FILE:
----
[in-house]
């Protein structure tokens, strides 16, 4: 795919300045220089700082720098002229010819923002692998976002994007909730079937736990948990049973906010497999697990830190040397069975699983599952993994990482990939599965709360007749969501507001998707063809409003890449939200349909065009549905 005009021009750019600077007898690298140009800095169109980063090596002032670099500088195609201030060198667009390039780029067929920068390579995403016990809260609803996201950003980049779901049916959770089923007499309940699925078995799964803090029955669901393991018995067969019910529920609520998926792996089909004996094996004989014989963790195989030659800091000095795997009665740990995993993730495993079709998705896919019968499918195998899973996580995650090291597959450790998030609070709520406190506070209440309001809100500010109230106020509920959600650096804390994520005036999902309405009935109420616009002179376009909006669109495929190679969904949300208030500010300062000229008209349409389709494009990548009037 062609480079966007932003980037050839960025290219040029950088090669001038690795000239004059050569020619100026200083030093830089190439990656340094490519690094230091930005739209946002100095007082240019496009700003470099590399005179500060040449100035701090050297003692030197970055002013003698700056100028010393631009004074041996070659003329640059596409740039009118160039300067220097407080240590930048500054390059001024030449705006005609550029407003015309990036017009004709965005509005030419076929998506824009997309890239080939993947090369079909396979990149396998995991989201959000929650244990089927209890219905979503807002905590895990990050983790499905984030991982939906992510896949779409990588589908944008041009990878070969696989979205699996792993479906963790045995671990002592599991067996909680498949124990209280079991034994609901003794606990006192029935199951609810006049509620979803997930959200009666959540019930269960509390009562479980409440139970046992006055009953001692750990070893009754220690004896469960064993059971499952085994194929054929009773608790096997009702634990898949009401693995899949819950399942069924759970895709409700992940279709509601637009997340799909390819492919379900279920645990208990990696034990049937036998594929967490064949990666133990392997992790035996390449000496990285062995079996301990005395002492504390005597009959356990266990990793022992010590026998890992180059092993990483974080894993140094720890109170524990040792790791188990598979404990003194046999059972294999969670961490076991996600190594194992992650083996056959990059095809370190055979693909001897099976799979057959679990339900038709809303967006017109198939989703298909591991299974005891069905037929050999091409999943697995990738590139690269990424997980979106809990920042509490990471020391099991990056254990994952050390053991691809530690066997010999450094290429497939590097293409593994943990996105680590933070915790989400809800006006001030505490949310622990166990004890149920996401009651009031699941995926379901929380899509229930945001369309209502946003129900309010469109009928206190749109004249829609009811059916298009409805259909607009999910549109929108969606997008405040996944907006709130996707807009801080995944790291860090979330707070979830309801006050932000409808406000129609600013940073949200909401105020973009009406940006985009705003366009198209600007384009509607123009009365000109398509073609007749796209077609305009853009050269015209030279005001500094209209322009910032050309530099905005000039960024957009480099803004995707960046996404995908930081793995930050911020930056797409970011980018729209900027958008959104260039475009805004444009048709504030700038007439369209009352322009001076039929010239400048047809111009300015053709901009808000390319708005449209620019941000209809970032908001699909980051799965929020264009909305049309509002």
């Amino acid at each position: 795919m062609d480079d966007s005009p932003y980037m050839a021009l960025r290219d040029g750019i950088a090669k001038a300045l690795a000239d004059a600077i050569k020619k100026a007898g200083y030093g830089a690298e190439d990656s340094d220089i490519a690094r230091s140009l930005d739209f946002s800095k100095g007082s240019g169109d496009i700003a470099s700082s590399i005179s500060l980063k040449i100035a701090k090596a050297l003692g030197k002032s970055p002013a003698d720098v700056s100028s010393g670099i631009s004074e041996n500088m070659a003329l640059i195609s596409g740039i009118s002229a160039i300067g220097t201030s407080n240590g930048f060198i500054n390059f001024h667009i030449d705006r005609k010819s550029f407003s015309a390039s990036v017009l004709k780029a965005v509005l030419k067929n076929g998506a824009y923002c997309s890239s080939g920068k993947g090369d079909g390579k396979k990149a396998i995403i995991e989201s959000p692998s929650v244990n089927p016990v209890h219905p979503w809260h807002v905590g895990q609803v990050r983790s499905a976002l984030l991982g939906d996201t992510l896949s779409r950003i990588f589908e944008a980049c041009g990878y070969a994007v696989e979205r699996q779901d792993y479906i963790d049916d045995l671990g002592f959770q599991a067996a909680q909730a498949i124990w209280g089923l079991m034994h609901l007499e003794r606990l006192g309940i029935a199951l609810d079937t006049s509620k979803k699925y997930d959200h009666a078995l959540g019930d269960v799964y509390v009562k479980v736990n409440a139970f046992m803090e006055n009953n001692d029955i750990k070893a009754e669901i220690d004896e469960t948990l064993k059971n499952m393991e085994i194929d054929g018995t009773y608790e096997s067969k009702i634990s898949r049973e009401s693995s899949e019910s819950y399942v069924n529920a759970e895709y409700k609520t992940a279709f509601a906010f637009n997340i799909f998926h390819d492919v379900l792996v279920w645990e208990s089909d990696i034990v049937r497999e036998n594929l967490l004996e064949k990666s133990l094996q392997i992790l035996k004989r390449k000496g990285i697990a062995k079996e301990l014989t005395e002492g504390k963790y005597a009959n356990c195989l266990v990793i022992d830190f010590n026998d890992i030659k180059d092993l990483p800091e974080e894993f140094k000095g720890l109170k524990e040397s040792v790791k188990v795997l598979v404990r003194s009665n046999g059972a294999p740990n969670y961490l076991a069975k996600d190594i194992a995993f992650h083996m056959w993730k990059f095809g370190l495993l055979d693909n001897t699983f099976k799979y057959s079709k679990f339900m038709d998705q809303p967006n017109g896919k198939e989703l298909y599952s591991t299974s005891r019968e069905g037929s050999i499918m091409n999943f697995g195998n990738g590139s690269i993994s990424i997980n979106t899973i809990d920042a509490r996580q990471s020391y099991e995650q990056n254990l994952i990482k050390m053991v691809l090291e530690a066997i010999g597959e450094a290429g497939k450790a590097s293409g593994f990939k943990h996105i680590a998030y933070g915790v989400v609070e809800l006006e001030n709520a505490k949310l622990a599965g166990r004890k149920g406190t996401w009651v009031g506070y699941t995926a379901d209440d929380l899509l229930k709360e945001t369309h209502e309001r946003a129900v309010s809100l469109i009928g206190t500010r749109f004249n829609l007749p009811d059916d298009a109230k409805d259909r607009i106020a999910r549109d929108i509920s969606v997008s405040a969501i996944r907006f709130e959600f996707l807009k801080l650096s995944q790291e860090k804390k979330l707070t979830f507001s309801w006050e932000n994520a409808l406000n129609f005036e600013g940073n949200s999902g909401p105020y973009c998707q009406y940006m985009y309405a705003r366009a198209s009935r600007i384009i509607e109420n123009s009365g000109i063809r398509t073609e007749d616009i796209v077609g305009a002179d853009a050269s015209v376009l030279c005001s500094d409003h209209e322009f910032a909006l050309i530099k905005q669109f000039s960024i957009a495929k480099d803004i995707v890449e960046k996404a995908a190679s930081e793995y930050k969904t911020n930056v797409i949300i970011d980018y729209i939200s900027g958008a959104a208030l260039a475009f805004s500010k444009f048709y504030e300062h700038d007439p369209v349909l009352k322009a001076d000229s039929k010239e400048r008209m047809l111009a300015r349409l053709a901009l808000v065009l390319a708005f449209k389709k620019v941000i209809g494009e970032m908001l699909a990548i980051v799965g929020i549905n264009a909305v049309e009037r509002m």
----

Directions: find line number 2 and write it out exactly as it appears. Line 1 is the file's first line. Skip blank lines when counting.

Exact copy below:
């Protein structure tokens, strides 16, 4: 795919300045220089700082720098002229010819923002692998976002994007909730079937736990948990049973906010497999697990830190040397069975699983599952993994990482990939599965709360007749969501507001998707063809409003890449939200349909065009549905 005009021009750019600077007898690298140009800095169109980063090596002032670099500088195609201030060198667009390039780029067929920068390579995403016990809260609803996201950003980049779901049916959770089923007499309940699925078995799964803090029955669901393991018995067969019910529920609520998926792996089909004996094996004989014989963790195989030659800091000095795997009665740990995993993730495993079709998705896919019968499918195998899973996580995650090291597959450790998030609070709520406190506070209440309001809100500010109230106020509920959600650096804390994520005036999902309405009935109420616009002179376009909006669109495929190679969904949300208030500010300062000229008209349409389709494009990548009037 062609480079966007932003980037050839960025290219040029950088090669001038690795000239004059050569020619100026200083030093830089190439990656340094490519690094230091930005739209946002100095007082240019496009700003470099590399005179500060040449100035701090050297003692030197970055002013003698700056100028010393631009004074041996070659003329640059596409740039009118160039300067220097407080240590930048500054390059001024030449705006005609550029407003015309990036017009004709965005509005030419076929998506824009997309890239080939993947090369079909396979990149396998995991989201959000929650244990089927209890219905979503807002905590895990990050983790499905984030991982939906992510896949779409990588589908944008041009990878070969696989979205699996792993479906963790045995671990002592599991067996909680498949124990209280079991034994609901003794606990006192029935199951609810006049509620979803997930959200009666959540019930269960509390009562479980409440139970046992006055009953001692750990070893009754220690004896469960064993059971499952085994194929054929009773608790096997009702634990898949009401693995899949819950399942069924759970895709409700992940279709509601637009997340799909390819492919379900279920645990208990990696034990049937036998594929967490064949990666133990392997992790035996390449000496990285062995079996301990005395002492504390005597009959356990266990990793022992010590026998890992180059092993990483974080894993140094720890109170524990040792790791188990598979404990003194046999059972294999969670961490076991996600190594194992992650083996056959990059095809370190055979693909001897099976799979057959679990339900038709809303967006017109198939989703298909591991299974005891069905037929050999091409999943697995990738590139690269990424997980979106809990920042509490990471020391099991990056254990994952050390053991691809530690066997010999450094290429497939590097293409593994943990996105680590933070915790989400809800006006001030505490949310622990166990004890149920996401009651009031699941995926379901929380899509229930945001369309209502946003129900309010469109009928206190749109004249829609009811059916298009409805259909607009999910549109929108969606997008405040996944907006709130996707807009801080995944790291860090979330707070979830309801006050932000409808406000129609600013940073949200909401105020973009009406940006985009705003366009198209600007384009509607123009009365000109398509073609007749796209077609305009853009050269015209030279005001500094209209322009910032050309530099905005000039960024957009480099803004995707960046996404995908930081793995930050911020930056797409970011980018729209900027958008959104260039475009805004444009048709504030700038007439369209009352322009001076039929010239400048047809111009300015053709901009808000390319708005449209620019941000209809970032908001699909980051799965929020264009909305049309509002």